Anne Cooke, from the department of Pathology at the University of Cambridge, reviews the mounting evidence that early infections, particularly with helminths, can help prevent or delay the onset of diabetes1. Studies have shown that mice that are genetically engineered to get this type of diabetes don’t get it if they’re injected with the adults, eggs, or compounds produced by the flatworm Schistosoma mansoni at an early age. Infection increases the immune regulatory circuits, delaying or completely preventing the diabetic onset.
Parasitic infections have also been shown to slow or stop the development of Crohn’s disease, inflammatory bowel disease, Grave’s disease, and autoimmune diseases. Below is a neat video explaining some aspects of Helminthic Therapy – used for autoimmune diseases:
The idea put forth in these three articles from Immunology is that by essentially eradicating many of the parasitic worms from developed nations, we’ve made our immune systems more likely to over respond and malfunction. In the past, infection with these parasites was so common that we co-evolved to live with them, and by removing them, we’ve taken away one of the regulatory mechanisms that our bodies once couldn’t avoid.
As Joseph Jackson et al. explains:
“there would have been selection for immunoregulatory systems that work well in the context of worm infection” because infection “is, and (probably) has been so ubiquitous.”2
By eradicating our pests chemically and by excessive hygiene, we’ve thrown our immune systems out of whack. As Graham Rook writes in his review, we have:
“increasing failure in the rich, developed nations of immunoregulatory mechanisms that should terminate inappropriate inflammatory responses.”3
He goes on to explain how these mechanisms are kick-started by parasites, and how a lack of them can lead to all kinds of pathology, from allergies to cancer.
But it’s not just self-inflicted diseases that helminths help prevent. Other infectious agents, like aggressive forms of malaria and the flu, are worsened when our immune systems go into overdrive trying to kill them off. So having worms might alleviate the symptoms of other infections, too.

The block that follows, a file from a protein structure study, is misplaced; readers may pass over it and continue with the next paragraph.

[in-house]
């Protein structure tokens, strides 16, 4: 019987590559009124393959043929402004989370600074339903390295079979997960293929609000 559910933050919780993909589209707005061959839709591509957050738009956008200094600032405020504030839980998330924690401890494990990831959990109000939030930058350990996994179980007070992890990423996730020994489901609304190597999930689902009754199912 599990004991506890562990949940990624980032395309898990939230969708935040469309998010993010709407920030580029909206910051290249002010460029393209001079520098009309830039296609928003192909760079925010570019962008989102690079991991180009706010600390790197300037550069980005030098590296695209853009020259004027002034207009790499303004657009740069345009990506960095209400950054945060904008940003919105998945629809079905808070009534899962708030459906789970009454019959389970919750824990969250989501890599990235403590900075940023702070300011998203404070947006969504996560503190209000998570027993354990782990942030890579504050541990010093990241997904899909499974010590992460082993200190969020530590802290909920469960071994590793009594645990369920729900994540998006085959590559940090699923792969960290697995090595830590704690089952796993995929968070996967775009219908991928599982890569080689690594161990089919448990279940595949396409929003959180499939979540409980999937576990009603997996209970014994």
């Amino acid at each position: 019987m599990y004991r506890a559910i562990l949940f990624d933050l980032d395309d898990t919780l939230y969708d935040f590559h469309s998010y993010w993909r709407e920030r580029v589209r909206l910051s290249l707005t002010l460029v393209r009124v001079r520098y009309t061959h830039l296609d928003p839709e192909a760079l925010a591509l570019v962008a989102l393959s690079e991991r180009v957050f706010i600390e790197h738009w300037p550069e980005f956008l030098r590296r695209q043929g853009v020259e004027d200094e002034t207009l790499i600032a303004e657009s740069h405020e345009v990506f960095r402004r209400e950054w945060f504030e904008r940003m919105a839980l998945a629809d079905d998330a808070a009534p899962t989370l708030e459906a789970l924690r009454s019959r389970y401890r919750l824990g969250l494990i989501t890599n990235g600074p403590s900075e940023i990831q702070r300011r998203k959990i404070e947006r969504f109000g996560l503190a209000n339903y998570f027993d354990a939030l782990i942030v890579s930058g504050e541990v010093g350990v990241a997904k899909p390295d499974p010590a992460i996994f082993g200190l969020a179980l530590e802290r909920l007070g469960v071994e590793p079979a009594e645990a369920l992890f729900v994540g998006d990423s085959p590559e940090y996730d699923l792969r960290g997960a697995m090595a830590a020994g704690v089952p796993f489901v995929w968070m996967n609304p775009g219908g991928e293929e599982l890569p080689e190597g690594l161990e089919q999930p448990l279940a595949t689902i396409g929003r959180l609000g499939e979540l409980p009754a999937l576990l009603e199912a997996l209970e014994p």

The downside, of course, is that a depressed immune response, while great for preventing and treating over active immune diseases, also means we have less response when we’re supposed to or need to. Indeed, parasitic infections have also shown to make other pathogens, particularly bacteria, much worse.
What do we do with this knowledge?
What’s important to take away from these kinds of interactions is that by removing certain stimulus from our immune systems, we’ve knocked them off balance. Future research might be able to find compounds or vaccines that get the balance back in check without having to infect people with parasites. We might be able to mimic the positive effects of parasitism without exposing ourselves to the negative ones. In the meantime, such research stands to show that we need a healthy understanding and appreciation for the delicate balance between organisms and the different roles each living creature plays, especially the ever-loathsome and undervalued parasites.
1. Cooke, A. (2009). Review series on helminths, immune modulation and the hygiene hypothesis: How might infection modulate the onset of type 1 diabetes? Immunology, 126 (1), 12-17 DOI: 10.1111/j.1365-2567.2008.03009.x
2. Jackson, J., Friberg, I., Little, S., & Bradley, J. (2009). Review series on helminths, immune modulation and the hygiene hypothesis: Immunity against helminths and immunological phenomena in modern human populations: coevolutionary legacies? Immunology, 126 (1), 18-27 DOI: 10.1111/j.1365-2567.2008.03010.x
3. Rook, G. (2009). Review series on helminths, immune modulation and the hygiene hypothesis: The broader implications of the hygiene hypothesis Immunology, 126 (1), 3-11 DOI: 10.1111/j.1365-2567.2008.03007.x